So, where did those SysAdmins go? Are they working at Starbucks (one of my favorite places on earth) or did they become teachers? Nope! They are still practicing their chosen craft, but doing so at a much higher level, with much more impact and in a fashion that increases their ability to innovate. Their job satisfaction has increased dramatically as their role transitioned from tedium to technology. In most cases these professionals have been given the opportunity to contribute in a much more meaningful fashion, and they feel more tightly connected to the organization’s success. Systems Administrators can now look for innovative ways to support the business in a fashion that either decreases operations costs, or increases business value.

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Modular Meets Open Compute, A Match Made in the Heaven!

Last year I would not have been able to write this story as I had a self-inflicted rule to avoid the mention of any specific vendor by name during the discussion of innovation. In 2014 I have decided to write about things that are introduced by leading vendors that catch my attention for some business impacting reason. I am sure you will agree that most of these innovations are also catching the attention of other data center activists too.  (This new practice saves me the time of answering a bunch of individual emails asking about specific vendor names)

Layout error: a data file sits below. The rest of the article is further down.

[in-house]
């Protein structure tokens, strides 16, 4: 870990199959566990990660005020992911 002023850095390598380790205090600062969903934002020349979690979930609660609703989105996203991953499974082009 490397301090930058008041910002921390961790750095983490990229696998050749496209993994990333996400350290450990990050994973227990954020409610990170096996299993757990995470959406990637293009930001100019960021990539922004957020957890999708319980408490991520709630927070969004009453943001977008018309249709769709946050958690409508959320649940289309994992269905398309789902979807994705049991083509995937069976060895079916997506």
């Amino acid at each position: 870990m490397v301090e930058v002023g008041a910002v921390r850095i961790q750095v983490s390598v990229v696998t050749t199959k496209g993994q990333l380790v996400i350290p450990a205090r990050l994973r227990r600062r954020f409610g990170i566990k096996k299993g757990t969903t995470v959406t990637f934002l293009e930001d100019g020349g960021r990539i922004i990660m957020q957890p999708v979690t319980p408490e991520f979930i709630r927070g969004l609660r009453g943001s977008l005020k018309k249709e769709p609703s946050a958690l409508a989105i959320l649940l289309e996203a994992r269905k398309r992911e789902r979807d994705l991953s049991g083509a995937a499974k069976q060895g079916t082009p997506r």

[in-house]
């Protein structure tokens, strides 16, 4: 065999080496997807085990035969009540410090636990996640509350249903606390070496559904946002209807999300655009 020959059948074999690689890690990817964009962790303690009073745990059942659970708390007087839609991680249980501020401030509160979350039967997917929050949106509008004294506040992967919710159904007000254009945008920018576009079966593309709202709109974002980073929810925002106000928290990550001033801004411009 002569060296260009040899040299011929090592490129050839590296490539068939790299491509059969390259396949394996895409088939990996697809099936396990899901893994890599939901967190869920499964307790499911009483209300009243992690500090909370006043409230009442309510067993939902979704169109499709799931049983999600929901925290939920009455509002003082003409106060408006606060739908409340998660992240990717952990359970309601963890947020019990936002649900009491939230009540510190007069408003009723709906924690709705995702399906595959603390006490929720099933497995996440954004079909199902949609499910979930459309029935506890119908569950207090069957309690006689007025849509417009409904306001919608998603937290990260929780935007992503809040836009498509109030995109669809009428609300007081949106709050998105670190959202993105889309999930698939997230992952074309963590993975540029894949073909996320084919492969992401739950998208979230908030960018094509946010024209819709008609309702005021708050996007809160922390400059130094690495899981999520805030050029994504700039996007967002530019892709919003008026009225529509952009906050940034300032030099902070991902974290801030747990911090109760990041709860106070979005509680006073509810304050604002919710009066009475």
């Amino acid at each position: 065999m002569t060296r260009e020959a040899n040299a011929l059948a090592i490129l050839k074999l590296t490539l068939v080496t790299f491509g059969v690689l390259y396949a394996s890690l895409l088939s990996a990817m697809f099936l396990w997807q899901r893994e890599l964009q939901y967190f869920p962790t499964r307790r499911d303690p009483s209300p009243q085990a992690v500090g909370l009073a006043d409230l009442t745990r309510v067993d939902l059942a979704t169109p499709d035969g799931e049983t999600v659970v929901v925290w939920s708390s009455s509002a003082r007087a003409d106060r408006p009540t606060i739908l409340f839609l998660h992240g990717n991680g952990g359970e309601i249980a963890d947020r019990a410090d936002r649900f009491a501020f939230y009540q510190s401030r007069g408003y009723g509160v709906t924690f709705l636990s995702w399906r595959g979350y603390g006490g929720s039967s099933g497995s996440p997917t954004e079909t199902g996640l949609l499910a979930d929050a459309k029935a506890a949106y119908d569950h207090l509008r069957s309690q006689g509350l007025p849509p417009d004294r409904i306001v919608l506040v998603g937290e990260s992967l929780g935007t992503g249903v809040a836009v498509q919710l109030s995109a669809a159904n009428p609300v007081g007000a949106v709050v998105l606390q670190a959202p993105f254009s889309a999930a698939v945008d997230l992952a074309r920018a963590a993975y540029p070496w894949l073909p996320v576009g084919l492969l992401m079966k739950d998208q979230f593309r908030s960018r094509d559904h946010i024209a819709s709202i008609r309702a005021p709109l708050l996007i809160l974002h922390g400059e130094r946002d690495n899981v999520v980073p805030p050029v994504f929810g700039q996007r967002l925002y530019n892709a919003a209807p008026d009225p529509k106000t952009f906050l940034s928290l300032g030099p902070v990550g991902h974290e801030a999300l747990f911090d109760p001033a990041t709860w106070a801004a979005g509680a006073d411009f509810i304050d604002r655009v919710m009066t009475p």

Modular and Open Compute: The Perfect Private Cloud

Modular and Open Compute: The Perfect Private Cloud

So that brings me to IO’s latest introduction of their private cloud building block offering. Think: Modular meets Computing to yield a ready-to-go Cloud building blocks. Modular structures (IO’s original core competency) combined with industry standard computing (as provided by Open Compute). Anyone that reads my published materials knows that I am a big fan of both.